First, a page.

The third piece of equipment I hoped to find was an incline board for doing crunches. No such luck. For some strange reason, I have been feeling this physical craving to activate my core lately. I'm a physically restless person, which is why it's fortunate for everyone that we live on the ground floor, so nobody has to listen to me pacing around all the time, which I do. Yet the urge to fold myself in half over and over again has never made itself known inside my body before. My abs are speaking to me and saying 'HEY LADY.' I always pay attention to these inner messages because who knows? Maybe if I ever find a genie in a bottle that's how it will want to communicate. My first wish will be for a strong core, my second wish will be to be able to do muscle-ups, and my third wish will be to be a billionaire so nobody kicks the back of my seat in the movie theater anymore.
Anyway, back to the lack of incline board, there was an abdominal cruncher, so we both used that instead. I kinda hate it when my husband goes first, because he very ostentatiously moves the pin back to a lighter weight. He does it deliberately to provoke me, I know it. Well he'd better be careful because before he knows it, I'll be shifting more weight than he can even though he's twice as big as me. Watch it, mister, that's all I'm saying.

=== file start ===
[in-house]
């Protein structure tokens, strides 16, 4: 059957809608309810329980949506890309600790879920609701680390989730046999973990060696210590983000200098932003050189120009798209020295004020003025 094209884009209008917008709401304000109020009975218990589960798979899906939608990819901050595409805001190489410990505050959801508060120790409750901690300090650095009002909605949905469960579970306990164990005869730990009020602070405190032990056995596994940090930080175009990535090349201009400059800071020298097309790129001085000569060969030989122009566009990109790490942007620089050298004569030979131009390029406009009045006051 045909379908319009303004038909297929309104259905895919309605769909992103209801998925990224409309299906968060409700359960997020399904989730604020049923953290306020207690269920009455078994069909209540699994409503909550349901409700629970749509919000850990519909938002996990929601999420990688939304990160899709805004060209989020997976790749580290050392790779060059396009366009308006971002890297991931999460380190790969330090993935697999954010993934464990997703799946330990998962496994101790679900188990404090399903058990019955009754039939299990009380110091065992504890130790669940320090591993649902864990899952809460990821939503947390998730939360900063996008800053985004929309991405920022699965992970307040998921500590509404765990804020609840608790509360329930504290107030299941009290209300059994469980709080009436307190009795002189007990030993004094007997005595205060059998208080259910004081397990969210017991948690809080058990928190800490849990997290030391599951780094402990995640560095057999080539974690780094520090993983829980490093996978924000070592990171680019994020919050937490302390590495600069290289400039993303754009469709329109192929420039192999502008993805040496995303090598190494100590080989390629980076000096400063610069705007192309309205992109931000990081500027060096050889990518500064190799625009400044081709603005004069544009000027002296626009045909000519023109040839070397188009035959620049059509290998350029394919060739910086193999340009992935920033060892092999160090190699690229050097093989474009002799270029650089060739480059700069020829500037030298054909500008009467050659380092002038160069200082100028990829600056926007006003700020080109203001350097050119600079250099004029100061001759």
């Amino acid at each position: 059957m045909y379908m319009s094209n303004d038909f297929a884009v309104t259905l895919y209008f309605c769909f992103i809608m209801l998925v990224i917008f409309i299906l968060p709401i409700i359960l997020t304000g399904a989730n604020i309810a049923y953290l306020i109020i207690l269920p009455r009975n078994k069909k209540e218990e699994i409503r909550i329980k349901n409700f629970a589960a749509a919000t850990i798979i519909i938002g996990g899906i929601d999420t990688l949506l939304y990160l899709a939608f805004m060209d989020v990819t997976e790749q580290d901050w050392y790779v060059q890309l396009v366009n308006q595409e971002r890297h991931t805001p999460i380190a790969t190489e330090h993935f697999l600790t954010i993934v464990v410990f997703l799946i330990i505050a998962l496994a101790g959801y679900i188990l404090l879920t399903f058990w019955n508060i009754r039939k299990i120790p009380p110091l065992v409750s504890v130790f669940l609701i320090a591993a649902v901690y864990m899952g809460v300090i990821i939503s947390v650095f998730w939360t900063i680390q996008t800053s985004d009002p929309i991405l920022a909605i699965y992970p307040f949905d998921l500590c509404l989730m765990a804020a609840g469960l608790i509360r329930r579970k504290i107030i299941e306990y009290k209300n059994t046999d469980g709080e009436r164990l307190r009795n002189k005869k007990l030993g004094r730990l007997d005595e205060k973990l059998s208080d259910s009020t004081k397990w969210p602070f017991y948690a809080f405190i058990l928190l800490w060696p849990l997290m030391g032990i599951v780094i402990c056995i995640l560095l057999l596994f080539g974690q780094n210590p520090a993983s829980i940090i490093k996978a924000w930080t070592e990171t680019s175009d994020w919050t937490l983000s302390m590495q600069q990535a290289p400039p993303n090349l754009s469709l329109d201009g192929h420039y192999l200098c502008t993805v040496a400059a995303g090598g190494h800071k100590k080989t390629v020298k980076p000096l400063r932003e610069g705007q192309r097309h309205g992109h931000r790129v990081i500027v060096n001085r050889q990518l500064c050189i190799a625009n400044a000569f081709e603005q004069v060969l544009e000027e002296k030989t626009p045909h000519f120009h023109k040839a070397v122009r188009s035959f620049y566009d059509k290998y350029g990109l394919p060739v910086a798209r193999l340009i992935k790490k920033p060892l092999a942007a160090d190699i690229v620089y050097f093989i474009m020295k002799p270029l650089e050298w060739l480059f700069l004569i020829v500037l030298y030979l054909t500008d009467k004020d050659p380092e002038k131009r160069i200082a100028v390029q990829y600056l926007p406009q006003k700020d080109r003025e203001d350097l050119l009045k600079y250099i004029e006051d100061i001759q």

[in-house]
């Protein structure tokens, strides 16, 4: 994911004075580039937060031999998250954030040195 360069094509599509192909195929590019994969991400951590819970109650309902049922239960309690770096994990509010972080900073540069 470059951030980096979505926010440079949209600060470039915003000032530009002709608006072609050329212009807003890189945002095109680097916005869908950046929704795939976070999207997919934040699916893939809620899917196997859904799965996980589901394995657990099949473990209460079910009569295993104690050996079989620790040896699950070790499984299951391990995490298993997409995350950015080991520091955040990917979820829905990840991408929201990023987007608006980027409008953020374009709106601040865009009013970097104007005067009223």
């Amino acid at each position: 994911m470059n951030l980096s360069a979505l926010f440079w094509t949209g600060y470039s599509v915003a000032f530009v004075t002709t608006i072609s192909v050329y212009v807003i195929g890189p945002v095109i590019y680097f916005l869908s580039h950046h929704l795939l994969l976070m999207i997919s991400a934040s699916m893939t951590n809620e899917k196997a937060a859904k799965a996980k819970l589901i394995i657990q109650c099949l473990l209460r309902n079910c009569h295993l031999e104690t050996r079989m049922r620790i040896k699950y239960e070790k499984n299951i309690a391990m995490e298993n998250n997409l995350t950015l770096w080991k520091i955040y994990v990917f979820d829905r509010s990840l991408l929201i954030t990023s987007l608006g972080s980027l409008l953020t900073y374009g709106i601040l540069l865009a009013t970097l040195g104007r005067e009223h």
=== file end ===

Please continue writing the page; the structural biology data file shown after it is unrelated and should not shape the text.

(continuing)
We don't do all the same machines because I have some chronic tension issues in my neck and shoulders. I worked with a trainer and I have a laundry list of specific exercises I'm supposed to do to balance myself out. When we start from a zero fitness level, it results in tightness in certain areas and weakness in others. That pulls the body out of alignment. That's when we start to get the chronic tension and the snapping, crackling, popping sounds. "Pain comes last," says my trainer, and I'll tell you, that spooked me to my weak little core. I already have pain! You mean to tell me I don't have all the pain yet? All I have to do is look at any given person who is older than me, and my commitment to avoiding more pain is redoubled.
I used to think that people only worked out if they had nothing better to do. What, you can't read a book? Then I found out that I could read on the elliptical, and I could listen to audio books while I run. I would read while doing squats if I could convince someone else to hold my book for me. Also, I started to learn that working out is how non-young people such as myself avoid the slow slide into grinding pain, worsening posture, and unbalanced gait that eventually lead to walkers, wheelchairs, and hospice. I remember how nervous my Nana was about stepping onto an escalator at age 75, and I take the stairs, and I recommit to retaining my mobility as long as I can.
No gym is perfect. No body is perfect, either. Nor should there be such a thought. Every body is just the vehicle for the person inside. What we find in an imperfect gym is a place to rectify the crookedness that time wreaks upon us. We're here to stand up straight and tall while we can, and sometimes to try to jump up and grab things that are barely within reach. We're here to get sweaty and make annoying noises, accepting that nothing in this room will be pleasant or easy. We do it because life isn't perfect, either, but it's both easier and more pleasant with more muscle power.
I've been working with chronic disorganization, squalor, and hoarding for over 20 years. I'm also a marathon runner who was diagnosed with fibromyalgia and thyroid disease 17 years ago.